Posted by: Kristin, Thursday, July 26, 2007, 8:39pm; Reply: 43
Quoted from Edna

Oh, and the other thing was, when they interviewed some of these 100+ years old people, they said they ate really high-fat foods and smoked and drank and this and that, and there they were, healthy as horses.


As Walter Crinnion N.D. said at the conference... such people probably have very few SNiPs. (SNP = single nucleotide polymorhpism) which can make all the difference in overall health.  From Wikipedia in a nutshell:

Quoted Text
Variations in the DNA sequences of humans can affect how humans develop diseases, respond to pathogens, chemicals, drugs, etc. However, their greatest importance in biomedical research is for comparing regions of the genome between cohorts (such as with matched cohorts with and without a disease).


Also can affect how one metabolizes minerals, sensitivity to caffeine, etc.

Here's the fuller definition: http://en.wikipedia.org/wiki/Single_nucleotide_polymorphism
Posted by: Lola, Thursday, July 26, 2007, 8:56pm; Reply: 44
great point Kristin!
there s so many things to take into consideration, and individuality always seems to be on top.
Posted by: Peppermint Twist, Friday, August 3, 2007, 4:19pm; Reply: 45
Well, as I said, according to the Nova Science Now episode, the thing that all these old pups had in common was their very high and very large (each molecule) HDL cholesterol.  It exerted a great protective effect on them.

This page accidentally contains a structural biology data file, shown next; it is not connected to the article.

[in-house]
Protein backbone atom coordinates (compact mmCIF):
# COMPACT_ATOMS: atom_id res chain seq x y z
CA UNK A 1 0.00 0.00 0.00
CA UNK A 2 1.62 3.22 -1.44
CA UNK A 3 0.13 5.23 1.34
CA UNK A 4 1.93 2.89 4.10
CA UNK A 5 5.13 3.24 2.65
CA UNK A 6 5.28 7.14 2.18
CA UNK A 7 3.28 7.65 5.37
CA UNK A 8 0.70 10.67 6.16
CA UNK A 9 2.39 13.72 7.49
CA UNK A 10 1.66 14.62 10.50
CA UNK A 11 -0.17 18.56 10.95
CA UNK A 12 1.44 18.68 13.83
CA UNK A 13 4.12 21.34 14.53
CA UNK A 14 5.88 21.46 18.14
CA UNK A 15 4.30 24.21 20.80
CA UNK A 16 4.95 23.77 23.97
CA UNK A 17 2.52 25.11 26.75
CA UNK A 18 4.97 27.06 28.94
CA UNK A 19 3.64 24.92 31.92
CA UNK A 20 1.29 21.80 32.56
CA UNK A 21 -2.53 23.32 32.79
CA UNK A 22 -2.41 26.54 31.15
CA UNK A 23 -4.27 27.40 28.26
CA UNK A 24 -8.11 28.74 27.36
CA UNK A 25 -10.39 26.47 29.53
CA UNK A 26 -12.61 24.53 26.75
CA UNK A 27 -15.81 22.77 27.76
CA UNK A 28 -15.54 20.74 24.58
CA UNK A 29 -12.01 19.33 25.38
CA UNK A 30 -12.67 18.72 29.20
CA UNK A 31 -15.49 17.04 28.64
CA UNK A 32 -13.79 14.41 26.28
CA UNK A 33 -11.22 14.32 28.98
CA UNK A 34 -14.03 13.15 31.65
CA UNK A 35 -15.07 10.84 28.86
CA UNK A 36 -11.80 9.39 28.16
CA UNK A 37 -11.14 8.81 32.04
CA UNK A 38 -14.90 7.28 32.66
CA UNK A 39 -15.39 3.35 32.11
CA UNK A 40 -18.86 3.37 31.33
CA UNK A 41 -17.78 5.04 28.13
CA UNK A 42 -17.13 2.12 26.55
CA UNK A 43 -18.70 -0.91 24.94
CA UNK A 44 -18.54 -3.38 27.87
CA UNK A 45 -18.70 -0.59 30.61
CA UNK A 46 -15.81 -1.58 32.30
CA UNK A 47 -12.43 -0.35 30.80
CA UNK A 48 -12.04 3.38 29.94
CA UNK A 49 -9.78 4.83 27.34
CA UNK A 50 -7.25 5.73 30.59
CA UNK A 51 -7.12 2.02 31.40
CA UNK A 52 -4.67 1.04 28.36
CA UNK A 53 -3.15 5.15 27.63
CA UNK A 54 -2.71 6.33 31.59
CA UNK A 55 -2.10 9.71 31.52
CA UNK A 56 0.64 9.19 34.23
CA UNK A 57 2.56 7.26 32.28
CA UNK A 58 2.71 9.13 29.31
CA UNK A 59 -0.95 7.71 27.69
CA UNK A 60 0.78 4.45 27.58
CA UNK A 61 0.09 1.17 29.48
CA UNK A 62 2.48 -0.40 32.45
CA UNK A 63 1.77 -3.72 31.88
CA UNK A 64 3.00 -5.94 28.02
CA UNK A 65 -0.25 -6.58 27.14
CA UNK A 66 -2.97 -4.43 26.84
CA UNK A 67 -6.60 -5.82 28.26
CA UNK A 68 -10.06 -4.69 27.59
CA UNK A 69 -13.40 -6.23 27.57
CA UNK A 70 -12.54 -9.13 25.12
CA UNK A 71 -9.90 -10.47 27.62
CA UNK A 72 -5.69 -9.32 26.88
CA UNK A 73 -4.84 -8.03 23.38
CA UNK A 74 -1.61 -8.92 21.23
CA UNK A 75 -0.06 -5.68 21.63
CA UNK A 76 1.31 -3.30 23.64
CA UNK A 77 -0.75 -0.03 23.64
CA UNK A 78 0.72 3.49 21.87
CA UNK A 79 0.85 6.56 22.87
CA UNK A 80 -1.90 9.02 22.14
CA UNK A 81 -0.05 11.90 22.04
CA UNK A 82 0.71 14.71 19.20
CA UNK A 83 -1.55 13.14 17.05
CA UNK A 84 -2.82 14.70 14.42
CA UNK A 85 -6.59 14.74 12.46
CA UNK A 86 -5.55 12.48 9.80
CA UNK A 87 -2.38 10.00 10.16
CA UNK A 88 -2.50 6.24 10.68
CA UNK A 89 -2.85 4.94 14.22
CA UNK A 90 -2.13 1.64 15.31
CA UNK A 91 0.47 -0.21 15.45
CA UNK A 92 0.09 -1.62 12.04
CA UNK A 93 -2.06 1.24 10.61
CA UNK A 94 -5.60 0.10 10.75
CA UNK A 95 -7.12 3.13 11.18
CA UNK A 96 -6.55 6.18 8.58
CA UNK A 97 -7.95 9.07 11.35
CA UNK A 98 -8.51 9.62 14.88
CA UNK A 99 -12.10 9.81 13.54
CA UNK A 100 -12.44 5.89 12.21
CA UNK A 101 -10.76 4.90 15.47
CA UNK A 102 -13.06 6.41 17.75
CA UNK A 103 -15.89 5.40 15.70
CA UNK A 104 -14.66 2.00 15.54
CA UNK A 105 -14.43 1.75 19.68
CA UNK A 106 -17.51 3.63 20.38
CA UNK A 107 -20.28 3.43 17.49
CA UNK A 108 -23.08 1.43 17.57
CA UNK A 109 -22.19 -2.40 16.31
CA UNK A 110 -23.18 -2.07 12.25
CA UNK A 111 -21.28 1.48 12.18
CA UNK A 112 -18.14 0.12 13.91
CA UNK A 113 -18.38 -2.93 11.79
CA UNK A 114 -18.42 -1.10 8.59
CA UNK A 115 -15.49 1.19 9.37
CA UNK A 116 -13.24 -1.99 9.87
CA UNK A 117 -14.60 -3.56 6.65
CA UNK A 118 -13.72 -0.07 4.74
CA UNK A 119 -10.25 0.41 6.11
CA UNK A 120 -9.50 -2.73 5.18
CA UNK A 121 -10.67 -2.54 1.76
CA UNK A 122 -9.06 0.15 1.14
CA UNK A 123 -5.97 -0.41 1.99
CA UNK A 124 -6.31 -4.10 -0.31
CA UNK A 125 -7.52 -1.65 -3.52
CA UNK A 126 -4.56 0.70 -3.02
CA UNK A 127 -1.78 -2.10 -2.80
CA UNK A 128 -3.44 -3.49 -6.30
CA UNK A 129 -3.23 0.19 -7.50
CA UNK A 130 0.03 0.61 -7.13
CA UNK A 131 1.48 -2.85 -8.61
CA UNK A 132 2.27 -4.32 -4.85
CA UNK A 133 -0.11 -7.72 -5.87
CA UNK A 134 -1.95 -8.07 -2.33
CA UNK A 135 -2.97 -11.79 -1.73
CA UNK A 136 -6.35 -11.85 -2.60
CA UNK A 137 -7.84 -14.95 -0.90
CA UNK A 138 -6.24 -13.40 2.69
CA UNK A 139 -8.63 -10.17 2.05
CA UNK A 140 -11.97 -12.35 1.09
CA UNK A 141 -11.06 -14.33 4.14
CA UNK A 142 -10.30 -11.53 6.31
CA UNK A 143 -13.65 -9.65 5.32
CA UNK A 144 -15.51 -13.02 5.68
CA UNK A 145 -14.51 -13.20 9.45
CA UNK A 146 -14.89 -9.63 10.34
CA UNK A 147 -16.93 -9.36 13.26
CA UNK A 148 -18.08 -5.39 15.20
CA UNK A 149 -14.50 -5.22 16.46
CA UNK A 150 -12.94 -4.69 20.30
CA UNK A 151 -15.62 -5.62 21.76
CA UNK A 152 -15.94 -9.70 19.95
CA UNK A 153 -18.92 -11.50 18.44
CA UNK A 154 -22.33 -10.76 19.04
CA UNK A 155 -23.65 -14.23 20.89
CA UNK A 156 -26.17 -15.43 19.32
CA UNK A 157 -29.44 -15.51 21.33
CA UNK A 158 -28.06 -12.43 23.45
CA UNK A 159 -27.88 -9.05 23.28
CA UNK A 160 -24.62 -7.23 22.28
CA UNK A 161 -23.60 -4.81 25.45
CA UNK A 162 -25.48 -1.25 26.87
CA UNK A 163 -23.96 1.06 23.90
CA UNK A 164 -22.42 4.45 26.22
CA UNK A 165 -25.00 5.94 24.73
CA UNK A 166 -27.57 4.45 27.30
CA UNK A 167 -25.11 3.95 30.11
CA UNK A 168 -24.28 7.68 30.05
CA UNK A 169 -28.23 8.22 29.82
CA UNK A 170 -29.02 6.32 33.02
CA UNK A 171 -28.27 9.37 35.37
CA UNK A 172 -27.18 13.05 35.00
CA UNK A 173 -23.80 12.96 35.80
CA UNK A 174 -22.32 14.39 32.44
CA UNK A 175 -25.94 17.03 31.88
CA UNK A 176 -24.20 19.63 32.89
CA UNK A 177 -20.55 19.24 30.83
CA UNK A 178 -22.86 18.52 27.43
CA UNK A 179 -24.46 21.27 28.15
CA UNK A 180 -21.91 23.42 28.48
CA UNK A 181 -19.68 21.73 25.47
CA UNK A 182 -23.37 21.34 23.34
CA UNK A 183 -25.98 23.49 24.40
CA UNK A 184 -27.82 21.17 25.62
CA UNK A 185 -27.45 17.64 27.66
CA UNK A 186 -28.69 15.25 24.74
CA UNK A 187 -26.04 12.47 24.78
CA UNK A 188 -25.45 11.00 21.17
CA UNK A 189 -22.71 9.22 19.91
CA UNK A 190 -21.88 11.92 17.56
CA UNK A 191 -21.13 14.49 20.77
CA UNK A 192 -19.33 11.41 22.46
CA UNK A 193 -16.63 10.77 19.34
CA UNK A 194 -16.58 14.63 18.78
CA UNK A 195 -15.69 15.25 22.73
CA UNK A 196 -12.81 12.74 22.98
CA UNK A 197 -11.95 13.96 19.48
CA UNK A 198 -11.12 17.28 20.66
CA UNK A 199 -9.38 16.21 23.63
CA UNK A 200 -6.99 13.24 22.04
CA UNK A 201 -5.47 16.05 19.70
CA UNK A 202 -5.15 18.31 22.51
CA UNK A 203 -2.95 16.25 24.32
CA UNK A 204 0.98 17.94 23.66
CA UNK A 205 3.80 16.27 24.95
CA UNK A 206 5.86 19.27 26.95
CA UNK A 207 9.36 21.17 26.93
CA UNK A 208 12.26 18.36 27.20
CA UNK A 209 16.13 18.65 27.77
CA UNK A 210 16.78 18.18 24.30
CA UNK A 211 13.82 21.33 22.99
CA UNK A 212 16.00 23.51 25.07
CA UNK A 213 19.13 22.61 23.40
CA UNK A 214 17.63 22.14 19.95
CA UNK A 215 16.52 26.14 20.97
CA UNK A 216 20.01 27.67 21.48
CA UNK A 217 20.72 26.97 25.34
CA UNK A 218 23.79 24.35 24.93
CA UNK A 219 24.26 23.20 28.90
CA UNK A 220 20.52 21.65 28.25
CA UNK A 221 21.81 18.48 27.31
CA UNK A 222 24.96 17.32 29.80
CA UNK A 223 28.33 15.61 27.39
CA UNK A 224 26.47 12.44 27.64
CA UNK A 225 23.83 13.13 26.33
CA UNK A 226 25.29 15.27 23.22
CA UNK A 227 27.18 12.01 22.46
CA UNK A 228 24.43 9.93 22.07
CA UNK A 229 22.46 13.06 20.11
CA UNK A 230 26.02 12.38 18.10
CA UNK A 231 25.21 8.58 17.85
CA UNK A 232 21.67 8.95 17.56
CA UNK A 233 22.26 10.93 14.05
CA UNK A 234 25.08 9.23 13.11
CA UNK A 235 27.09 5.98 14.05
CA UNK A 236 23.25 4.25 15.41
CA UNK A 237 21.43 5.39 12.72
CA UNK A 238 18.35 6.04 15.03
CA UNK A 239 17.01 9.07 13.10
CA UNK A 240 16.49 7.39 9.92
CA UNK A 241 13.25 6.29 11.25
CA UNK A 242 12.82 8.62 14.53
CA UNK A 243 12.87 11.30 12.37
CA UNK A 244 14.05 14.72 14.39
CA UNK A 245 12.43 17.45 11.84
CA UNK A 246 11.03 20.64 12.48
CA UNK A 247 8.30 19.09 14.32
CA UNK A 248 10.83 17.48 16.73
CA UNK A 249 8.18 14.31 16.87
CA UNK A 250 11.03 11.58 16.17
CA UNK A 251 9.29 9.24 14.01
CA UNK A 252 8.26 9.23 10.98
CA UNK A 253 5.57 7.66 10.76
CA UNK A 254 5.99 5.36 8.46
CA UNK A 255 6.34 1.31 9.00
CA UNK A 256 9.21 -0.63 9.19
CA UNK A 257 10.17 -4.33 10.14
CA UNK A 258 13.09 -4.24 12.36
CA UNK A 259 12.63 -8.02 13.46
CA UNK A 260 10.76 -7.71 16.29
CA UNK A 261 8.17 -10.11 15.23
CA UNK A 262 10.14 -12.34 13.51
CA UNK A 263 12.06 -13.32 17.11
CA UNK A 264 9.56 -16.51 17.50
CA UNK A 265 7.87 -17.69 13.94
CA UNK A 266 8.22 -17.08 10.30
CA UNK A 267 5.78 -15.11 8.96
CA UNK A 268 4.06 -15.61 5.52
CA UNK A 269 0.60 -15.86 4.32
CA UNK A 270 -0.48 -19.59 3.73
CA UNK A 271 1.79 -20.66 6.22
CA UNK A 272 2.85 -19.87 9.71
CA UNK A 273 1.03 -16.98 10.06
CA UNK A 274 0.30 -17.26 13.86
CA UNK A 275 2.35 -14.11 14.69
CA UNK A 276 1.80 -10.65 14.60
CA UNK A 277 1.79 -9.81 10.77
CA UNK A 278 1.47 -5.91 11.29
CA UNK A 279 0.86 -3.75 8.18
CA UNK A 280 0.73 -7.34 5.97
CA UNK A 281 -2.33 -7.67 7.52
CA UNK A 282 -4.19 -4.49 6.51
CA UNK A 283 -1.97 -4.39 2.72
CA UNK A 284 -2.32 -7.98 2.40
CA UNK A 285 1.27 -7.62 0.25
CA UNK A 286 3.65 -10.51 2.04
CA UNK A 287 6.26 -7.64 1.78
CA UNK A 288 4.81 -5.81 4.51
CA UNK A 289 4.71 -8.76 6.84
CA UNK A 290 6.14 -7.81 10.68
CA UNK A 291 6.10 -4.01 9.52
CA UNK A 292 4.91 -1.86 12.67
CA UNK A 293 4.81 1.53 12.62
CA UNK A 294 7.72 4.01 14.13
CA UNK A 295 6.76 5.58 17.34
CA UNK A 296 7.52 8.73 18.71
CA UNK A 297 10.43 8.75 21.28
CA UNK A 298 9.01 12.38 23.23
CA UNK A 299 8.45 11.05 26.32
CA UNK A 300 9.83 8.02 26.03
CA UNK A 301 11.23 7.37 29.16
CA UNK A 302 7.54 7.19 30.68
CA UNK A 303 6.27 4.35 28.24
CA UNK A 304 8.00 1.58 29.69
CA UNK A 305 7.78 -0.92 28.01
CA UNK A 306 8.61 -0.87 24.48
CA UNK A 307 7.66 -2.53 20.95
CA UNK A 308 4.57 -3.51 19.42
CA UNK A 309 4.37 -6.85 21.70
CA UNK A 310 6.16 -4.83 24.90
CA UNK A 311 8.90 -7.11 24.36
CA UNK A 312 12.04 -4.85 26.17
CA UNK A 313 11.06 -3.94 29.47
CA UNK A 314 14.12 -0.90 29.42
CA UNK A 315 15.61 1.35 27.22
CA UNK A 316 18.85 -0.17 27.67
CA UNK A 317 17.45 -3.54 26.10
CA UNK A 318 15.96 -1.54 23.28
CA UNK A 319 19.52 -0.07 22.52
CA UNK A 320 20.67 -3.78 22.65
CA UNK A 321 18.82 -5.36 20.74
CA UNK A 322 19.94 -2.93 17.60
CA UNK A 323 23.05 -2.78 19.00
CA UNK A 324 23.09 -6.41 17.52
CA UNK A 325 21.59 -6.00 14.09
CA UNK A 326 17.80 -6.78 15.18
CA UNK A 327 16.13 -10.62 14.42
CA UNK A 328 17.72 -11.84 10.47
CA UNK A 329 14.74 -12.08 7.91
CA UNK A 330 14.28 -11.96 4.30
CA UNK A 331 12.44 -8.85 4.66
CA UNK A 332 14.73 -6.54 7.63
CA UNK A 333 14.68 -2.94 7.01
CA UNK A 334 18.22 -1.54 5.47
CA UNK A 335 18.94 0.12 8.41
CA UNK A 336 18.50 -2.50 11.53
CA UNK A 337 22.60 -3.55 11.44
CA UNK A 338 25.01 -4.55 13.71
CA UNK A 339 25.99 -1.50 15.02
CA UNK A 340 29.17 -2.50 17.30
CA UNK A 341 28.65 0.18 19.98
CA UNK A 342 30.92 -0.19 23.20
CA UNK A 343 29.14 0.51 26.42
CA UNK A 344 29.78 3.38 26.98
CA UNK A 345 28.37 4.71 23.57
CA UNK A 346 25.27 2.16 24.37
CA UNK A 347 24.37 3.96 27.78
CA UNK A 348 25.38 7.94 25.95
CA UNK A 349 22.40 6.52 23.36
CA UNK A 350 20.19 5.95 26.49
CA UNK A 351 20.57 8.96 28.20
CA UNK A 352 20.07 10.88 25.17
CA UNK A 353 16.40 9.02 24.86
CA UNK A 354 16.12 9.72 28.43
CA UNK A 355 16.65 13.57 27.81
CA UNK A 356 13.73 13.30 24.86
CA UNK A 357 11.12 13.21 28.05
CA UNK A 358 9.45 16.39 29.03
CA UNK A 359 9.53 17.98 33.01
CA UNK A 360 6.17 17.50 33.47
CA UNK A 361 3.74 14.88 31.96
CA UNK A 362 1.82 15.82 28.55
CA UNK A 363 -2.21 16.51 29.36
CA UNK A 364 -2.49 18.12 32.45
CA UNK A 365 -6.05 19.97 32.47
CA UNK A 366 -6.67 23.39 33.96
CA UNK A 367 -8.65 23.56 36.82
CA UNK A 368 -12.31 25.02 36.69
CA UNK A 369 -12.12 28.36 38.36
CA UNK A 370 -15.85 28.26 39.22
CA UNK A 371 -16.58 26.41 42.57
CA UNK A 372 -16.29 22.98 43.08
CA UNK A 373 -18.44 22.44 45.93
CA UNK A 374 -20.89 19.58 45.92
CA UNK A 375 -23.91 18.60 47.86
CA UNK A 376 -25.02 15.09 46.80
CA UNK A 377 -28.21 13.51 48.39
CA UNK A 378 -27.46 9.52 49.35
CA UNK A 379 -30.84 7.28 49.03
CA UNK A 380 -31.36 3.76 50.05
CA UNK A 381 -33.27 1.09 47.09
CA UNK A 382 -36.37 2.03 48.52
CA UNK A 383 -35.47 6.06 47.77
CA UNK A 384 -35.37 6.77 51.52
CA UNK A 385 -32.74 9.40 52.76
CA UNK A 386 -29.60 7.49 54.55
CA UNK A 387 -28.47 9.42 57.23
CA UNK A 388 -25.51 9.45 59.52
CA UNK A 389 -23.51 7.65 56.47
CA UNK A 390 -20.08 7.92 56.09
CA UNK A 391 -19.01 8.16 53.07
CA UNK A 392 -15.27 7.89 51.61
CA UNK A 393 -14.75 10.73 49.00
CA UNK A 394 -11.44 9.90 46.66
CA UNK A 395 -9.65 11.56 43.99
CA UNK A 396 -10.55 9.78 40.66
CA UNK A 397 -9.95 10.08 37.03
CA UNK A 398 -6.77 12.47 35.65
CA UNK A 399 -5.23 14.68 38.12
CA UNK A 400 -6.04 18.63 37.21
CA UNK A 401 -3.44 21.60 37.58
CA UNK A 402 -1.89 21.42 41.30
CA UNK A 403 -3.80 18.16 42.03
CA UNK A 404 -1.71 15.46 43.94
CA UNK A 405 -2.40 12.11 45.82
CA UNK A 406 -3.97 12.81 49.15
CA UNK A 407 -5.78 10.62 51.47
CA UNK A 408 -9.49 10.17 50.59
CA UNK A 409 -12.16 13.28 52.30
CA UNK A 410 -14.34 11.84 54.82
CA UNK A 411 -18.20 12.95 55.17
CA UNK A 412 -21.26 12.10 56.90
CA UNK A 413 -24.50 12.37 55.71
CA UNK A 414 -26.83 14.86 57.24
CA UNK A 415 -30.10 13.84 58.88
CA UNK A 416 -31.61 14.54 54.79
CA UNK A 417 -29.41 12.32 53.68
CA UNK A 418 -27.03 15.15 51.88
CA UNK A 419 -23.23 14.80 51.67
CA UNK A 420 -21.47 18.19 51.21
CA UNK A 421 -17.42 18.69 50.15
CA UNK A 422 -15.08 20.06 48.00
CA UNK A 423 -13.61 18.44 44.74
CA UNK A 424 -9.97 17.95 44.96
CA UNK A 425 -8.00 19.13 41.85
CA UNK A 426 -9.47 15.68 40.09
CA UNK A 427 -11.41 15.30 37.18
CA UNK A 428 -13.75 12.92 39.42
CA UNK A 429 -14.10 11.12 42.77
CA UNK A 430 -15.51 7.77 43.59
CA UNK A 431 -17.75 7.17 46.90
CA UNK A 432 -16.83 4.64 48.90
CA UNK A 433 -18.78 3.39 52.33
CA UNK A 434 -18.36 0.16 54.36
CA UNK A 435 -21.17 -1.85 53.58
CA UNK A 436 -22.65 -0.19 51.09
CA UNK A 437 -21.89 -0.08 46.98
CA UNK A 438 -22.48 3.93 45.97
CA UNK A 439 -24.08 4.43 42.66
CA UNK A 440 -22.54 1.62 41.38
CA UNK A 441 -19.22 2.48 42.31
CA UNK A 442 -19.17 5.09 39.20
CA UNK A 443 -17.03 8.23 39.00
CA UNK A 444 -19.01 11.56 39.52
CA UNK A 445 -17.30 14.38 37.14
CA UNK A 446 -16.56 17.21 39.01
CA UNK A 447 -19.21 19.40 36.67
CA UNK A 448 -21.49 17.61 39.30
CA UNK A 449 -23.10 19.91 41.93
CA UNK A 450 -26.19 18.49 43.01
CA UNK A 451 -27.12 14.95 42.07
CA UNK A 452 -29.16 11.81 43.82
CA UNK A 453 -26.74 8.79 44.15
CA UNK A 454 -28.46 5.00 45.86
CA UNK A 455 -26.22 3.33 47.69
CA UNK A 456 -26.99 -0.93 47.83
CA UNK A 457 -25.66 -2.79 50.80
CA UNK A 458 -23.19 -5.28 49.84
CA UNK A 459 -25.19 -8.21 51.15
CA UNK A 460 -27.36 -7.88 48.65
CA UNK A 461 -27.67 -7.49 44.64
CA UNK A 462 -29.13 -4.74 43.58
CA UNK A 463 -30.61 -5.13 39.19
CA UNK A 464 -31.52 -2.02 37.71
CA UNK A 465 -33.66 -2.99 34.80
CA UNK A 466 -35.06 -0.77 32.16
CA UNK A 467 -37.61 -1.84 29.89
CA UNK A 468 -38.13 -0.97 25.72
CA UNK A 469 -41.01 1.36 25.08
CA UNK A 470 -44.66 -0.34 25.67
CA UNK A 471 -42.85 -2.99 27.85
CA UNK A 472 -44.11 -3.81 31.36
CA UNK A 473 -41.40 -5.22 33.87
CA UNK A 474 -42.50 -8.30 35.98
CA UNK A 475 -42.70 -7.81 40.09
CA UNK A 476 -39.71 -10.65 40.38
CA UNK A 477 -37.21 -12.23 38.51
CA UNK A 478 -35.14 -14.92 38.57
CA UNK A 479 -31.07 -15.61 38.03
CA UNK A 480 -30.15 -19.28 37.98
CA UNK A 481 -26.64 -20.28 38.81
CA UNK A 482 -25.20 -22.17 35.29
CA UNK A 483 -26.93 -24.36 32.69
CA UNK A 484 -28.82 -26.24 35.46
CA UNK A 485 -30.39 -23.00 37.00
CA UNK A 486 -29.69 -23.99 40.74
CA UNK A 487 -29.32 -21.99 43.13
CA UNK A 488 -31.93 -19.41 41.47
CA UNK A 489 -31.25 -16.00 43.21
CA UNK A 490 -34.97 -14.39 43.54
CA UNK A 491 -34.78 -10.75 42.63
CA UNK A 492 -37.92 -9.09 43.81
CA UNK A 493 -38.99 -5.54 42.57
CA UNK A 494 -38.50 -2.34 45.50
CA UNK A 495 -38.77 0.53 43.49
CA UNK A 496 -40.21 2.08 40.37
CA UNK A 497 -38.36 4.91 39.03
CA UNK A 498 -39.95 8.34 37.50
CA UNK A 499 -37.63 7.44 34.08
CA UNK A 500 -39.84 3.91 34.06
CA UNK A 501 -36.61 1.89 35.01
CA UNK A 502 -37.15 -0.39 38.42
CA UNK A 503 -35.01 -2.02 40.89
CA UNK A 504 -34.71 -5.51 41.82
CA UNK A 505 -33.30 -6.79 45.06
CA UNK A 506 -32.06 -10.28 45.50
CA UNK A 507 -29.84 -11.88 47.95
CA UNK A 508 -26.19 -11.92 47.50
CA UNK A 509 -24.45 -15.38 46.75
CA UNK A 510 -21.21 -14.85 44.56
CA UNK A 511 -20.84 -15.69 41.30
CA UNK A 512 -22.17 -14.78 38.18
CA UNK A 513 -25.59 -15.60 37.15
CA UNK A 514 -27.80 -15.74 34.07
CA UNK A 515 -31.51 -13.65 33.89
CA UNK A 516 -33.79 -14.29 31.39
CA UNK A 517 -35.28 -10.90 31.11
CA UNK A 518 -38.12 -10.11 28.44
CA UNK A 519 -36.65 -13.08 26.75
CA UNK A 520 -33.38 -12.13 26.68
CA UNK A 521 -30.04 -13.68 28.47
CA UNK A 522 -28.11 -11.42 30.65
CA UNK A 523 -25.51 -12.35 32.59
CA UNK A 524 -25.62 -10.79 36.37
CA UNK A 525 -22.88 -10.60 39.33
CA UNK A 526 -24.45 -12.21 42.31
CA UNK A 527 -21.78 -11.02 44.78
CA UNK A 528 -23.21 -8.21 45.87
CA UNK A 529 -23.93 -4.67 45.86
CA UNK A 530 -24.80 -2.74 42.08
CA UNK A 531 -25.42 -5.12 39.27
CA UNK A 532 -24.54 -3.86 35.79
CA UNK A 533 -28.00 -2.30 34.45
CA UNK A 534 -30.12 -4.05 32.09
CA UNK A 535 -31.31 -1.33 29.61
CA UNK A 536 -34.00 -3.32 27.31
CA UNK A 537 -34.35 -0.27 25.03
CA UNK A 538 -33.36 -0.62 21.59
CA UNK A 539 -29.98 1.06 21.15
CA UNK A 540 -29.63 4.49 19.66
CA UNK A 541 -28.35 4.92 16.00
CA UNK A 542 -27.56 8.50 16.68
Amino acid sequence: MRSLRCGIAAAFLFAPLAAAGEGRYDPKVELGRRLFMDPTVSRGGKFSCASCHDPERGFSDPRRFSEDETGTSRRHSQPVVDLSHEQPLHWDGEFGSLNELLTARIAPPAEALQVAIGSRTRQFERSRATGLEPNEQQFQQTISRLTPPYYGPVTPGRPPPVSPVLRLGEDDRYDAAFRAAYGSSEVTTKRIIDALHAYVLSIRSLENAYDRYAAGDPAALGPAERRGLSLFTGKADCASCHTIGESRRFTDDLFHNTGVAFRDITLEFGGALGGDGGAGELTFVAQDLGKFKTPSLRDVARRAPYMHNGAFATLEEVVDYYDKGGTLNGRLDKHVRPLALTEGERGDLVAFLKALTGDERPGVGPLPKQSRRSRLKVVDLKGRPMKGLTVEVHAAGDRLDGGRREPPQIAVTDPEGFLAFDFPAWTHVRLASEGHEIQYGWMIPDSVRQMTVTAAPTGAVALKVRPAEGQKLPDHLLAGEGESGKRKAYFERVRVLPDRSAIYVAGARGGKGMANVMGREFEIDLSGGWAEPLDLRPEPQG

Posted by: Ribbit, Saturday, August 4, 2007, 12:18am; Reply: 46
Ha. Doctors don't have to give you squat over the phone.  I called mine several years ago asking for my blood type (way pre-BTD) and they said they had no idea if I was who I said I was, that it was personal information, and they wouldn't give any info over the phone.  I had to come into the office and sign for my BT.  Good grief.
Posted by: Ronagon (Guest), Saturday, August 4, 2007, 8:09am; Reply: 47
Ribbit,

Not too long ago, Laura Branigan -- the famous singer who performed the song "Gloria" in the early 1980's -- died of a cerebral hemorrhage.

After learning about the BTD, I found her official website and emailed her publicist, asking if she happened to know Branigan's blood type.  (I was thinking she might have been an O nonnie, who are reported to have higher incidences of cerebral hemmorhage.)

The publicist emailed me back, saying that such information was private and confidential, and that she wouldn't supply it if she knew.

I failed to see the logic in protecting such an aspect of a person's health records, but I accepted the polite refusal anyhow.
Posted by: Drea, Saturday, August 4, 2007, 1:21pm; Reply: 48
Quoted from Ronagon
I failed to see the logic in protecting such an aspect of a person's health records, but I accepted the polite refusal anyhow.


Especially since that person was dead.

??) :-/ ::)